Newspaper Page Text
A Jjetter from Santa Anna.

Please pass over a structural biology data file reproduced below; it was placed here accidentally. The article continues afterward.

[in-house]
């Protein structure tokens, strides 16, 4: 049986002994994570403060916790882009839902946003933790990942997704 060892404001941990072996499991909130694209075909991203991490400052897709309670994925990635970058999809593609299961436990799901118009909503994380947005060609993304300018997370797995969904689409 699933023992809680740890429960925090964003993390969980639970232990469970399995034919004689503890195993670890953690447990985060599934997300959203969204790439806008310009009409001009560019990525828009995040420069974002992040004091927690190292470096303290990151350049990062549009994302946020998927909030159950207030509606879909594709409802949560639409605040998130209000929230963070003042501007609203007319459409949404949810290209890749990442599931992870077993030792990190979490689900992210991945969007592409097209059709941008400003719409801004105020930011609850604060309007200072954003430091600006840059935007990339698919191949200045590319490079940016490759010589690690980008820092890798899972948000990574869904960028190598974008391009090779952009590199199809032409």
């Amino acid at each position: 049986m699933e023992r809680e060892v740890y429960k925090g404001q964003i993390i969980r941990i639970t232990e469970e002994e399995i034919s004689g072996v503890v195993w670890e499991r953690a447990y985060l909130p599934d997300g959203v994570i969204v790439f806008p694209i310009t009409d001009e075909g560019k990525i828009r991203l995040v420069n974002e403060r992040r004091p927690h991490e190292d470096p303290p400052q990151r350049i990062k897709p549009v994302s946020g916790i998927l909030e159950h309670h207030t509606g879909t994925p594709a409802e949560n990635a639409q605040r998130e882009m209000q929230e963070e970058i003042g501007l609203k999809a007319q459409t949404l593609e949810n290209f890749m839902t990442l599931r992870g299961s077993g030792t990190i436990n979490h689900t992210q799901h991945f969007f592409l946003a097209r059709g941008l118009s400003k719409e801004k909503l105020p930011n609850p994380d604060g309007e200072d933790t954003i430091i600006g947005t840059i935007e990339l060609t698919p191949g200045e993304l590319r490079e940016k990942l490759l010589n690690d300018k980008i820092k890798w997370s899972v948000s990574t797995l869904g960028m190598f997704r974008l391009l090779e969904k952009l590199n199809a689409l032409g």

The Southern papers contain the following letter, translated frero El Repnblicano of the city of Mexico, in which paper it is announced u an "official letter of bis excellency the General-in-Chief, ( Sauta Anna,) accompanying tome intercepted documents of the enemy :' Haadquarters, Puebla, May 13, Army of Operations. Excellent Sir: The commandant of the fly in revenue guard of tobacco of Orizaba, the Col. D. Juan N. Caraveo, whom I left with his ind near the national road, between re- rote and Nopalucan, to observe tbe movements of the enemy and to harass him when the op portunity might offer, has remitted to me the accompanying documents, whieh were taken from the enem's ma-il which left Jalapa for Col. Worth's camp. Among them yra will find Gen. Scott's pro clamation to the Mexican nation, which from its style appears to have been written original ly in Spanish and not translated from the Eng lish. This proclamation of Scott's is written with the moat refined hypocrisy and with the most Ifffamous perfidy. It is the greatest insult yet offered to the Mexican people, whom it has at tempted to lull (a quicn se prelende adormecer) to make the victim of the ambition of that na tion which the enemy of cut race, w hen in an other place it feels no embarrassment in pro claiming by the press and in official documents that k carries on against us a war of conquest, end that this war must be made at tbe cost of the blood and treasure of this unfortunate coun try. Yoor Excellency will note, in one of the ac companying intercepted letters, that Scott, the Inspector General of the United States Army,, considers the above proclamation well adapted to aid tbe views of the invaders. You will observe that this letter harmonizes with ethers which have been lately published in this capital, and which with reason have been regarded by all well-disposed Mexicans as more prejudicial for the venom (ponzona) which they conceal than the loss of a battle. But in the midst of the malevolence (encona) which. Gen. Scott shows he has against tm, he does me too much honor when he says that they had been deeervedas to my real intentions, ind" that on acccount of this mistake his Gov-1 ernment permitted mo to pass to my country. Indeed, most excellent sir, the United States aro deceive when they dreamed that I was capable of betraying my country. Before this should happen I woulif prefer to be consumed by fire and my ashes should be scattered, that not a single atom be left. Would to God the Mexicans would open their eyes to discover the poison in the golden chalice that the perfidious Scott proffers to them, and that the reply to his proclamation may be one hout of universal indignation against the in vaders of our soiL Let a war be made against these without period, that when we may no longer be able, because Providence may have decreed the subjugation of this unfortunate country, there may remain to our children or grandee ildren, when the wrath of the Omnipo tent shall have passed, the noble work of of revenging the outrages committed by the Republic of the United States on Mexico. God and Liberty! ANTONIO LOPEZ DE SANTA ANNA. To his Excellency the Minister of War and Marine. By Telegraph! Despatches for the Buffalo Morning Express. ?ftv Yonit, Jnno tk T T. M . Nolate arrivals from New Orleans but furth er details, many of them contradictory. Capt. Lauraa, of the Pennsylvania volnnteers, in forms the Picayune that the enemy were forty ing Rio Frio and rapidly progressing with for tifications that an English courier had arrived at Vera Cms the night before the. etv Orleans left. It was said positively that 2.0,000 Mexi cans were engaged on the works: but another account reduces the number to 12,000. Verbal accounts not credited, reported positively the election ot Herrera others that he has declar ed that it was his intention to employ himself in making peace, and had employed Valencia Commander-in-chief, and ordered "the arrest of Santa Annn and Canalizo. The British couri er mentions that when he left the Capital, Her- tera had not been elected; but that Santa Anna wuuuueu to enjoy me uue wun less uiscreait wmii reporieu The same courier contradicted positively the rumor that a large portion of Worth's force bad been cut off at Puebla, but states that Scott was at Puebla, and that Santa Anna was elec ted President on the 15th of May, but declined. Gen. Bravo had resigned as Commander-in-chief. The city is in a dreadful state of confusion. (lriJl& parties had laid waste all the Ran cheros on the road up, and had also driven off all peaceable disposed proprietors. Capt. Walker, in escorting a wagon train to wards Puebla, had a skirmish near Jalapa, with 2- Mexicans Killed 10 wounded as many more. He had several men wounded, but none dangerously. The 2d dragoons had 6 killed and 11 wounded 10 asleep by the rancheros. Walker pursued the enemy, and captured 0 who were forthwith shot. Two severe shocks of earthquakes at Port J'pain. FROM MEXICO. " ! We copy from the New Orleans Pisnvune, cut., iii luuvniug uuioiu ui lih; ui n.i V1VUKUI by the steamer New Orleans Gen. Shields is doing well, and was shortly expected at Vera Cruz. Puebla, Mexico May 29th, 1847. The Division of Gen. Twiggs entered this city to day, all well. There were rumors in the morning that Gens. Bustamunte and Leon vsnn- advancing to. iack Gen. Scott with an immense fore-?, but so far we heard nothing confirming tho reports. Almost every one that the Americans are to have another grand j country, with the express stipulation that they sho'd battle, but where, no one can divine. not dc treated as renl American soldiers, but that, From the Army of Gen. Taylor. We have ;it the end of their service; they should be discharged copy of the Matamoros Flag of the 2d instant.. ;n Oalfornin, with arms in their hands. Col Frc The individual found murdered below Rfeynpea, mont elisted a bodv of 400 men without any an as before mentioned 'by us, turn out to have . ,, ,, I . . r . n i- c t 1 thontv of law, and with them, wi ging war neon een a prtrate in Capt. Paul s company of Mas- 4chnselta volunteers. A company of Ma.-sa- own ,'0,",S- nu,,cd a capitulation to the Gov chnsetts men, under Capt. Walsh, escorting a I "nor of California and his army, train to Camargo, passed the spot a few days These troops are certainly no part of the army ol nine? and identified and buried the body. Capt. J jbc United States, of which, by the Constitution the W. demanded of some Mexicans residing near j Presidents Commander in chief; for by the Con- mr scene w numier 10 prouuee me rntiraerers j or ne wouiu uurn aown tneir rancnos. i he t'ireat had tho desired effect, and three incorri gible scoundrels were handed over to him one oi whom was killed in endeavoring to make his escape, and the other two are imprisoned at Roynwn. Th? clothes of the murdered mm we upon the Mexican who was killed. From the? Flag we learn that Lieut. Col Ab bott, with four companies of Massachusetts voluntas, escorting a wagon train and a num ber of artillery horse-took up the line of march lor Ceratwo on Saturday the 29th ult. Colonel Wrisrht. with the remaining six companies. was to proceed by boat to Camargo, tbenoe to Mon- ' tarey, as .-oon as transportation could be had. I The troops remaining at Matamoros after the departure of tbe Massachusetts Regiment will be three companies of tbe 3d Dragoons- Hagan's, Butler' s and Merrick'. These drag oon companies are not yet famished with horses and it is uncertain when they will be mounted probably, says the Flag, not until they are Called into actual service, without affording an opportunity to drill. From the Rio Grande We learn from Dr. Holland, a passenger on one of the vessel from Brazos Santiago which arrived last evening, that Col. Jack Hays, with his regiment of Tex an Rangers, was at Palo Alto, ready to march for Gen. Taylar's Headquarters. They are said to be a remarkably fine body of men. Our informant on the way down from Gene ral Taylor's camp -met Col. Crogan, Inspector General of the Army, on the way up to join General Taylor, escorted by Mustang Grey and his Company of Texans. Col Doniphan was understood to be still sit Parras. The parting scene between the Mississippi Regiment and Gen Taylor, we are told, was af fecting in the extreme. As the men marched by him to return to their homes, overpowered with a recollection of the high deeds which had endeared them to him, and with their demon strations of reapct and affection, he attempted in vain to address them. With tears stream ing down his furrowed cheeks, all he could say was, kGo on boys go on I can't speak." .V. O. Picayune of June the Glk. THE SENTINEL CHARLES HOODRirr, EDITOR, YPSILANTI, WEDNESDAY JUNE 23, 1847 O Single copies mailed at the Office 5 cents each Three or more of the same number mailed to different addressee, to the order of one person 4 cents. O Postatre on Papers thus sent, one cent within the State, or to a distance not exceeding ort'e hun dred miles; out of it any greater, distance, one and a half cent. IXApolgv. We are compelled to go to press with less than our usual quantity of read ing, in conquence of having to wait the move- ments of its Majesty of Michigan, tbe Central Railroad company, oar type being kit forms we could not work off, until we corrld receive the necessary amount of paper. Whateverin convenience may arise from this source, we trust our readers will bear with all patience, as at least nineteaths of them were the strong ad voactes of the sale. 3 J' We have not time to write Editorially just now, and if we had, we find. our sentiments so mnch better expressed than we should do it, and enforced by bo much greater reputation than we enjoy, that wa are induced to transfer them to our columns in the words of our cotemporaries rather than our own. From The St. Loos Dailt New Era. " An elective despotism is not the Government we fought for.,, Jrfferson's Notes. The press gives us detailed accounts of every bat tle, and depicts in glowing colors every brilliant ex ploit of the war, and every deed of reckless daring performed by any of our troops. And thus are the young and thoughtless too often brought to the opin iou that nothing is glorious but war, and nothing pa triotic but fighting. While the young spirit of the country is misled by the eonstant exhibition of these real danger which threatens. The public mind is not put upon its guard against the incroachments of official power upon the principles of the contitution, and the peaceful, law-abiding spirit of our institu tions. War is the natural enemy and sure destroy er of wrkteh constitutions and liberty, as established and guurdedby law. The very principle of war is brute force, and all its rights arebutthe rights of the strongest. He who has the supreme Command in war is necessarily a despot : he is not an adviser, a governor, a president he is a commander, and as the first duty and highest -virtue of a soldier is obedi ence, the commander's will becomes the only law. And honce always th 'laws are silent amid arms.' Has not thin evil practically and in fact come up on us ? To say nothing for the present about the conduct of the President in bringing on this wur with- out consulting the Congress then in session, his con duct in prosecuting it is dangerous and alarming In thextime. By. his singly authority, as command er of the army, he has assumed the power, and del egated it to his subordinates, to incorporate with our country conquered foreign states ; and has, by mili tary proclamation, imposed a code of civil laws, erec ted courts and appointed officers for the government of the conquered people ; has declared those peo ple citizens of the United States, and with fhe-iirsul-tiug forms of judicial justice, has tried and executed some of them for pretended treason agaliK-iihis gov ernment. By his single authority, as commander of the ar my, he has imposed a tariff of impost duties in all the ports of Mexico now under his power, or hereaf ter to he conquered. Revenue thus to be derived, is not to go into tho treasury, nor to be accounted for f to Congress, ft is the revenue of CominiindcrYoUi, to be collected by his military subordinates, and to be expended for military purpose, as he may think fit to order. 7t is without any limitation as to th? .:,. nf ,:.,. . v 1 i . or the particular objects to which it shall be appro priated. By his single authority, unsanctiont d by any act of congress, he has levied troops, and is even now employing them in conquering a foreign people and subjecting them to the civil jurisdiction of his own military dependents. Gen. Kearney enlisted a- bat talion of mormons, who were emigrants from his eountrv, and already on their inarch to a foreign stitution, Congress alone can raise armies, and Con gress had nothing to do with the raising of these They are Commander Polk's or Gen- Kearny's or Col. Fremont's, for they raised them without lavv rul authority, and are using them as they thinbbest. So the constitution, which gives to congress tho sole power to raise and maintain armies, limits the power, even in Congress, to appropriations of money not exceed two yeara at a time. But, however the President and Congress may, be limited at home by the constitution, the Commander -in-ciucf is not to be baulked by constitutional restrietisns, in his high de- signs tc snlarge thera of Saxon libetty and negro slavery. Having bgun to raise troops of bis own to wage wars of bis own, be most of course have re venue of his own, to support his armies advance his career of glory, independent of Congress. To tbia end the Commander -in-thief has, by his own indi vidual will, and at his own 'unchecked discretion, imposed impost taxes' upon all nations, ourselves in cluded, who trade to Mezco. The amount of this tax is purely discretionary with the Commander-in-chief, and, as yet, he has fixed no limit to its dura tion. He means to support his army with it, and of course he will need the revenue so long as he has occasion for an army. The Commander-in-chief fa a prudent and wise man, like King Charles the First He deals with Congress as that wise Moh- arch dealt with his Parliament. Last winter, a President, he could not persuade Congress to be liberal in the general cause of the Agio-Saxon race. They refused to grant the three millions for Santa Anna, unless with exceptions and provisoes ; and they refused altogether the tax on tea and coffee, which the President and Mr. Walker demanded as indispensable. Determined no longer to be thwar ted and perplexed by constitutional restrictions and eongressiened'obstina'cy, he no longer relies upon his powers and influences as civil Tresidcnt of tbe Uni ted States, but as commander of Vie army he raises men and money by his own inherent prerogative. "Give me money," said Cresar, "and I will get men; and with my men 1 will get more money." 1 u the declining years of the Roman Empire, not only had the Emperor an aflrmy, but every great of ficer of State had cohorts of bis own. Bellisanus reconquered Italy with his own household troops. It is to be feared that that portion of history is not forgotten by our lawless rulers. Post Office Regulations. Th e Post Office Law, as published by the Union, was inacurate in punctuation, and act ually read exactly different from the construc tion put upon it by the P- M. General, and doubtless intended by its framers. Tbe atten tion of Father Ritchie was called to this fact some time since and he has at length conde scended to correct the mistake, ''by authority." The Union adds, by way of a spiteful threat: "The Postmaster General has felt it his du ty to instruct postmasters to forward in the mails, without prepayment, all news-papers coming from the office of publication. If pub lishers shall abuse the liberality extended to them, by sending their papers through the mai Is to persons not ordering them, thus continuing the evils which Congress intended to remedy, it may furnish an additional reason for the pay ment of all printed matter, as recommended by the Postmaeiter General in feis last annual re port. The prepayment of all printed matter ' That would be a fine idea-. The P. M. General did suggest it, but even the last Congress, thought the suggestion unworthy of regard, and we ap prehend the next will be possessed of still more liberal ideas. But what would the De partment gain by the prepayment of printed matter? Absolutely nothing honestly. For if newspapers are taken out by the recipients, the postage is now paid by the quarter in advance. If not taken out,- back goes the first paper re fused to the publisher, and it is-discontinued. In this case the government would in truth get the extra job of carrying the paper twice, and receive the pay for it, but the cases are too rare ao exert a sensible mrtueuce in- ite neceiver of the Department. There is one advantage to the Department to arise from the system of prepayment by publishers, just honorable e nough to tempt the ninnies who naw administer the government. It is this. By it the Department would se cure the postage on the vsst amount of papers which are put into office, and like foundered ships, "never heard of more, We defy any man to keep files, or any 'thing like a regular series of Daily papers from any considerable distance as they arrive by mail. A'plawf dif ference, we have sometimes thought,, indistin guishable between papers of different politics, but this we should say nothing about if half of either kind erercame at alf.. Now for the De partment to receive -payment in advance for all these eases, Throughout the Union would be convenient;-and it might even save some, anx iety on the part of the Deputies, if they even feel any;-for what is the use of lumbering up the mails with the piles of papers which accu mulate at the larger offices, for want of bags to send them on after their contents have been ppread far and wide by Telegraph? None at all. . The Department may just as well take them, receive the postage of the Publishers, send what they can eonviently and use the rest as waste paper! This would be exactly char acteristic of the meaness of the present admin istration. NOTICE. A lecture- will bp given in avo-jacy of the Am?r ican colinization cause in the Seminary Hdll, Ypsi lanti, Thursday eveniug) June 2-1 th, commencing at 8 o'clock: The prrencc of the ladies and gen tlemen is solicited An appointment n published for Monday eve ning, but a enifcC over which we had no control! prevented, therefor? trie citizens will excuse. BHiering that the colonization scheme is predica ted on truths and surrounded with circumstances that make its ultimate success morally certain. And like every other good work, has its violent opposers, with their supposed objections, such as "an institution of the South to perpetuate slavery' objections in thenisevcs untenable. Believing that every ojec tion of importance can be truly overthrown. We make the following proposition to all the opposers of that enterprise. If they will make their objections touchable, that is, so that all can understand what they mean, and accompany them with their proof we will candidly try to answer them as fast as pre sented. They must be made touchable, because, we do not wish to be caught reaching and stretching after untouchable things. Coliazktion is iiot a bundle f fanaticwai. An advocate of that cause oaa; only be successful as he candidly and plainly eitieidates'the truths connected therewith. We do not propose to answer throuorh the press; we hav not ootatnns so to do, btitfroely face ttt&c. O. J. TEAM4& CjF"Inthe English-prices current, the reader frequently finds wheat quoted at so many shil lings "per qr." The following which we find in another journal, may be to such persons not uninteresting: "A quarter of wheat is an En. glish measure of eight standard bushels. If, therefore, one sees wheat quoted at 56 shillings it is 7 shillings per bushel. A shilling is 22 cnts : multiply by 7, and we have $1,57 cts. per bushel. Expanse or tub War. When Mr. Polk's organ delivers his annual Message we shall doubtless be surprised and edified by a long homily on economy and a low estimate of the past and futureexpendrtures and disbursements. Let those who are determined to believe that the President, if ever so honest, is correctly in formed in the matter, or if correctly informed is disposed to give a correct statement, read the following written by an officer of the volunteers, to the JYew Orleans Delta. Speaking off the waste of public property he says: ftn'a matter of comment wherever I go every one talking about it yet no one lifts up bis voice to direct public attention to it. Since the surrender of Vera Cruz, there has been an chored at this place, at Sacrififcios, Lobos and Anton Lizardo, vessel varying in number from 50 to 80 in the Government employ all char tered by the day at prices varying from 40 to $100 per day. Some of them have been here three month's demurrage would pay for You will see anchord within pistol-shot of each other, five and six vessels, with coafor the army the quantity contained in the whole six not being sufficient to fill tbe hold of any one of them. The demurrage of not one of these vessels is less than $60 per day. Is it not the duty of those who have charge of such mat ters here to attend to these thing? Could not the coal in the five vessels be transferred to the one, and let the four be discharged? The surf-boats, which cost us at least 600 apiece are scattered along the beach for miles in extent. Sixty-three surf-boats are bliged and strewed along the beach ih every direction. One day'a attention of the Quartermaster, or his assistant, and one of the hundred vessels or steamers in the pay of the United States, would have saved every one of them. The country can never know the utter waste of public pro perty, as exhibited in the operations at this place, and the reason is obvious-, for almost every man here is the recipient of this same plunder and if an honest man raises his voice against such doings, the sharks, whose very ex istence hangs on this state of things, raise their voicec it most admirable harmony, and cry him down an humble voluuteer officer would be ut terly demoliseed. Fourth of July. At a meeting of the eitizens of Ypsilanti con vened for the purpose of adopting measures for the celebration of the birth diy of Ameri can Independence The following persona were appointed officers of the day and the accompanying resolutions were unanimously adopted: For President of the day JAMES M EDMUNDS For Vice Presidents Gen John Van Fossen, Honorable E M Skinner, Win Willsony James Vanderbelt, Jason Cross, Thos R Brown, Hen ry Compton, Jonathan G Morton, Grove Spen cer, W B. Hewitt, M Norris, Roger Gale, Wm. Dunsmore, John Brewer. En rotas Morton John Philips, Ira Camp. David Hardy, David Stewart, Henry Kimmel, Owen Welch, D, C. McKinstry, Chester Perry, L, L, Forsyth, Ro bert M. Stitt, Win Moore, A, H, Ballard, Jo tham Goodale. For Marshal of the day julius Movrus trt Resolved. That we esteem the declaration of the Independence issued by the American Confess on tbe 4th July, 1776, an event fraught with higher and holier consequences to mankind than any other political event since the commencement of the christian era, and that it is the duty of all good citizens to celebrate, that, the birth day of civil and religious liberty in such manner as shall convey to the minds of the rising1 generation the most vivid and lasting impression of the virtues and patriotism of the men of the revolution, and shall lead them to a just application of the benefits secured to us by the sacrifices of our forefathers 2d. Retolved, That our fellow citrzrn'5 of the surrounding country and villages be respectful ly requestec to join us iir such celebration on Saturday the 3d day of Julyne xt 3d Resolct'd, That we promise each of the Committees this day appointed our active sup porh and co-operation in all such measures as they may deem necessary to carry out tbe spir it and intention of the foregoing resolutions. Gkn. Taylor's CoMiA-:M- itas been sadly re duced by the return of volunteers. A Camar go correspondent in the New York Courier gives the following estimate of the force effec tive and deficient a"nd natnraHy enough dr,fws the conclusion that the Administration designs to coop up Gen, Taylor in the mountains of Mexico, for the purpose of turning public atten tion to other men and other divisions of the Armyi "The twelve months" men being about to be discharged, there will remain with Gen Taylor and under his command, the following troops: 2300 Volunteers, 200 mounted Texan? and ten companies of regulars making the whole nutn- ber about 3200 men. There had been allotted to him four of the new regiments, and a -few of these troops are daily expected to arrive a Mat amoros. Admitting that these regiments are full and here, it wauid thcr.'only make the force on this line abont 6400 men? mid you can safe ly say that 30 per ent of the new arrivals will be sick and unavailable. Deduct from thc-G 100 troops the number re quired to garrison the Brazos, Poiotlsabel, Mat amoros, Camargo, Ceralvo, Monterey, and Sal tillo and it will not leave Gen. Taylor an avail able farce of 2000 men to make a forward move ment.' From Council Bluff. TheSioux PawaM andOmabas, in the neighborhood of the Biutis, are constantly raising war parties to molest each other. . On the 26ih ultim.-a party of seven Sioux came down in the neigborhood of the Otoes, and laid in ambush'near a tileid that the Otoes had prepared for the planting of corn. They fired upon some three squaws who were going towards thedeld, and killed two of them the other escaped and gave the alarm. The warriors pursued the Sioux, and chased them into an extensive wood brake. The Otoes sur rounded the brake, and then set it on hire, and as the Sioux were driven out b) the flames, they were all killed by the infuriated Otoes. The St. Louis Republican calls upon the Government to in'erpose and prevent these out rages TBe Mormons are engaged extensively in Agriculture near the Bluffs. (LAll those who hav'nt paid their fare are requested tocall at the Capt."s office & settle. Despatches for tbe Buffalo Express. ARRIVAL OF THE STEAMSHIP CAMBRIA. 15 days later from Europe. Decline in Breadstuffs Financial prospect brightening Cotton advanced Death of O'COJS'.XEL. New York, June 16th, 3 P. M. The Cambria arrived at Boston this morn ing, at 9 o'clock-i-i5 days later. Breadstuffs have fallen. Flour went down to 40s; but was 42s on the 4th inst. n Liverpool ; Sour flour, 5Ts to 88s; American Wheat, 10s 6d to 12s per 70 lbs; Iudian Corn steady at about 52s for prime; Corn Meal, 28a31s, with an upward ten dency; Provisions in fair supply demand dull, prices fair; Cotton has advanced. Prices of Iron are supported Financial pros pects animating Crisis over Banks discount more freely Bullion increased million in a week Part of the Russian loan arrived Ex change 106 and 109. O'Connel died at Genoa 15th May. His heart is to be deposited at Rome. His body in Ireland. BY TELEGRAPH! Despatches for the Buffalo Morning Express. New York, June 18, 7 P. M. The W'higs of Maryland have nominated Win. Goldsbourgh, of Dorchester County, for Governor. The steamer Traveller, was damaged to the amount of about $5000, by some of her machi nery giving way, soon after she left New Ha ven last evening, it will take several weeks to repair the damage. Farther itcni bv the Cambria. Accounts from the Provinces speak in cheer ing terms in regard to the coming harvest. The Mexican Consuls at Havre and Marseil les, have protested against the right taken by the U. States forces of substituting their own customs and laws for those of Mexico, and have notified the French Merchants that they must expect their property to be confiscated. Acceunts from Spain say that the differen ces between tlo Quee arid her Consort have arrived to such height that the question of an immediate divorce has been discussed in the cabinet. It wasrtiniored in Madrid, that a new Min istry was about to be formed. The Mexican Privateer which captured the American ship Carmelita, is supposed to be nothing but a Spanish pirate. Dates from Lisbon to the 29th ult states that hostilities were suspended.. The Junta had decided e reject the Convention, and fath- , , . , er instructions from England were anxionmy expected . Some disttirbarce had taken place at Leg- horn on the publication of the Decree relative to tlic press; the dragoons had to be called out to disperse the assemblage. Svvitzkri.and. The new radical constitu tion has been accepted by the people by 5847 votes against 3087. Tbe vote has been re ceived with every demonstration of joy.. There are indications of an insurrectionary movement on Greece. LiBERi.t .The Mary IVilkus, which arrived from Liberia June 2d brings news of the pros perity of the Colony. More attention is being paid to the cultivation oi tfre eartli. An elec - tion was held in May at which delegates were chosen ton convention for forming aConstitu- , , . - e r r r j a formal decbration of sovereignty. A Presi dent will be elected in October or November, I and fWMW government will go into operation Jan. 1st. 1843. CetRAL R.R. Expues. From a notice in our advertising Colunm it will be seen that Messrs. LrviMATO. Fargo Will run a daily express between' this place and Detroit.- Th: enterprising proprietors of this line deserve much credit for heir exertions and faithful at tention to the wants of the public- The Crops. We observe a great diversity of opinion prevailng in different" s&ctions of the country as to the state of the coming harvest, and in others great encouragement is offered for the future The truth no doubt lies between these extremes of opinion.- The crop of wheat for the present year, fake the country,-through may jiot compare witntiie growth of 1846, but miirh morp land hns been nlanted than ever be- j forP.. Where the winter wheat failed, much of i the land has been planted with corn and buck- wheat.- The corn crop vVe ar& surfl wiil be uri exarnpled in quantity, as every where it has been planted more abundantly than ever before. Our convictions are that our Breadstuffs for 1847, unless some unforereen Calamity appears, wii! yield us enough, not only for home con sumption, but the demand for exportation, if Europe is not affajri rfarved out, will be more than equalled. Weare to remember that there are other granaries in the world than the United States, and that fie existing famin in Eng. land and the continent will have stimulated pro duction to its utmost. Ptils Gaz 07 A correspondent of the Milwaukie Ga zette writing from Sandusky City, Ohio, holds the following language in relation to Polk's .Marks, and the Chicago Convention: Exp. While crossing the Delta of the St. Clair, we counted 27 Polk's Marks', so called of 27 vessels grounded on the flats, in their endea vors to thread the narrow and winding channel. It is predicted that these marks wilt be erased by the grand convention to be held ih Chicago! You will be gratified to learn that measures have been, or arc to be taken; for the appoint ment of delegates to the convention by all the towns along the Lakes. fXThe times are said to be harder in Bos ton, among mechanics, than for many years past. Owing to the attention of capitalist hal ving beendrawrraway from real estate i to-Treasury notes and Government stocky there- s much less building in the this-year than usual, and great reluctance on the part of capitalist to make loans upon real estate. For some time past it has been difficult te negotiate even first clnsB mortgages. Boston Mail, Later from Mexico. New York, June 15 1 P. M. (UDates from Vera Cruz to 1st inst., Bra zos 4th inst. Shields is doing well and soon expected at Vera Cruz. Scott left Jalapa on the 23d ult. for Puebla at the head of nearly 600 troops. A letter from tbe city of Mexico May 29th says that Santa Anna resigned yes terday the Presidency, but it is not known yet whether Congress will accept of it. Last week he commenced fortifying Gaudaloupe, Pawon, Mijicazingo, near the suburbs of the city; but unusual approbation was the result, and hence his reason for offering bis resignation. It is supposed it will be accepted and Herrera will receive the nomination. There are only about 9000 troops in the city. An exciting rumor from Puebla mentioned in letters from Vera Cruz, that the citizens of Puebla had rizen on Gen. Worth, and cot off 6 or 700 of his men, the rumor was in every man's mouth at Vera Cruz, and much creden ce given to it. The Picayune's corresponden t, from Vera Cnw, puts little in the rumors Major Hammond, Paymaster, died on the pass age to-Vera Cruz. Twiggs with his division entered Pnebla the 29th. Rumored that Gen erals Bustamente and Leon were advancing in great force to capture Scott, not confirmed, Col. Saur, bearer of despatches to Gen. Scott and Lieu. McDonald, with 7 dragoons out of 8 escorting him were murdured near tbeNational Bridge and the despaches taken. AN the American officers prisoners at the Capital were on parole. Suspicion existed of an attempt to recapture Jalapa. Tbe Banche ro force on the road to Puebla is 600. Jtian Alarez flfs said, with 10,000 Indians is ctrh- ing to exterminate the Yankees. Tbe Yellow Fever was getting serious at Vera rtrz on 30th. The Mexican Government is to be established at Morrellia. Col. Mitchell, with th.' advance of Doniphan's commanu reached Sa illo on the 16th of May. Capt. Reed, with 15 of Doni phan's men and Don Ivarra of Parras, had a severe contest with a large force of Indiana, and 17 Indiaans killed, and 2000 stolen Horses and Mules retaken. The Massachusetts volun teers took up their march to join Taylor on the 19th. Col. Harris, with Texian Rangers, was at Palo Alto. Our force irnder Worth was er- pected to enter Mexico by the 15th inst. The remains of Col. Clay & others arrived at New Orleans on the I5lh inst. Freblricksburg, Va., June 15 12 M The Southern mail bsa just arrived. The rumored defeat of Worth's command at Puebla lusns out to be false. Gen. Herrera has doubt less been elected President of Mexico. Gen. Bravo had resigneed as military Commandant of Mexico. The Mexican Congress had ro moved from the city of Mexico. Gen. Cadwall ader arrived at Vera Cruz on the 1st of June. Buff Express. Opi ning of the Canada Parliament On Tuesday the 8th tbe Earl of Elgin opened the session of the Legislator with a speech from the throne, in which he stated that the Qeen's ministers were ready to surrender tbe control of tbe Post Office to the Colonial authorities whenever the several Legislatures should agree on an efficient and Uniform system that a sur vey of inn proposed line of Railway between Quebec and Halifax was in progress, under the di-reclio of the British Government that be would submit a despatch relative to copyright ' inal me revenue ocruea from putuic works had increased that among the most consoic- 1 ..Tv K , it v. - i toe vvuwiuuim: iw iciiCI Ol tlt'lBlM in famine were the Canadian Indians tft-A there was a growing demand in Europe for the I produce of litis continent and that measures tJ - I l k. I . would be submitted tor extendir:r more ectrer- ally the warehousing facilities to inland porta, and for other commercial improvements. Hm lordship also remarked that "In view ol the large immigration which may be expected to take place this year, itfees ures have been adopted for providing additional accommodation and medual attendance tor tbe sick; and increasing the meats of forward ing the destitute to places where their labor may be required. An increased grant has beea made by the Imperial Parliament in aid of this service. Although it is to be feared that there maybe much want and suffering among certain ; classes of immur vant who arrive this season. i there is reason to beievC that they will be ac I companied by a greater number than usual of j permw possessed of capital, who are likely t j prove an acquisition to the province. By a statute pa.-ed d innff the last sessmn o the Imperial Parliament, tbe Colonial Legiwat- lures areetnpowered to repeal differential dtiUe heretofore imposed in the Colonies in fararef British produce. It is probable that by exerci sing this power you may be enabled laleavfit the consumer without injury to the revenue. The Pfictttrcr which captured She Carme lita waa a felucca of about 80 ton., armed with a long 18-lh pivot gun and smart arms, manned by 35 men all Spaniard?,-oxr.ct one French man. She ?etled well, and undoobtely fitting out at Barcelona by persons rbere who supposed her prizes would be i7nnrediateiy condemned by tbe Spanish autiiritCFf asd who were doing all in their power to have ihe rights of privateen to paptute Ameican ?es-;els recognized. The Government has orded tho Princeton 1o tbeA Mediteraneon in pursuit of this other armed ves sels warring upon our commerce. fJjfThe Washington Union can discover no evidonce of extraordinary sagacity in Santa Anna." Nor can we, To be sure he outwitted Mr. Polk but that's nothing. For what warlike exploit was Mr. Marcyap bointed Secretary of XVarl-Albany Journal. Some think that it was for his unprecedented charge upon the State ofJYHi York. The Washington Union cannot sink as long as the vetran Ritchie is connected vith It, Doy lestown ( Pa.)Dem. Not if a big bag can keep it afloat.--Prent. CENTRAL RAILROAD EXPRESS. fglHG SUBSCRIBER would rfc-pcctfully in, M. form tiie public, that on and after the Mon day next, (June 14.) they will rurt a DAILY" EXPRESS FROM DETROIT TO KALAMAZOO, AMD RETURN, Tney will take charge of, and deliver at the different Stations, any -packages of Money, Spe cie or er"ebund:se entrusted to their care, and at reasonable cli urges. Ofders sent to us from the coinitry will be executed if possible, the same evenrng tney are receded, and returns made bf next (fay's Ejfyress.-. Every exertion on the part ot themselves, and messengers, will tend to make this x safe and expeditious route, It will com. nectai Dtrou wuh ibeir Eastern Represses for Cleveland. Buffalo, Albany. New York, Boston, and nil the intermediate cities and tnwns, and at Kalamazoo with their Western Express for Chi cago, Milwaukie, ORDERS, addressed to them or their Agents, will be forwarded FREE, but in no other ease will letters or any Ulrilten communication be U ken under any circumstances, PACKAGES. &c, will be called for, and de. livered-at Detroit, wiihout extra charge. LIVINGSTON &. FARGO. Ypsilanti June 12. 147. B.POLLETT. "!-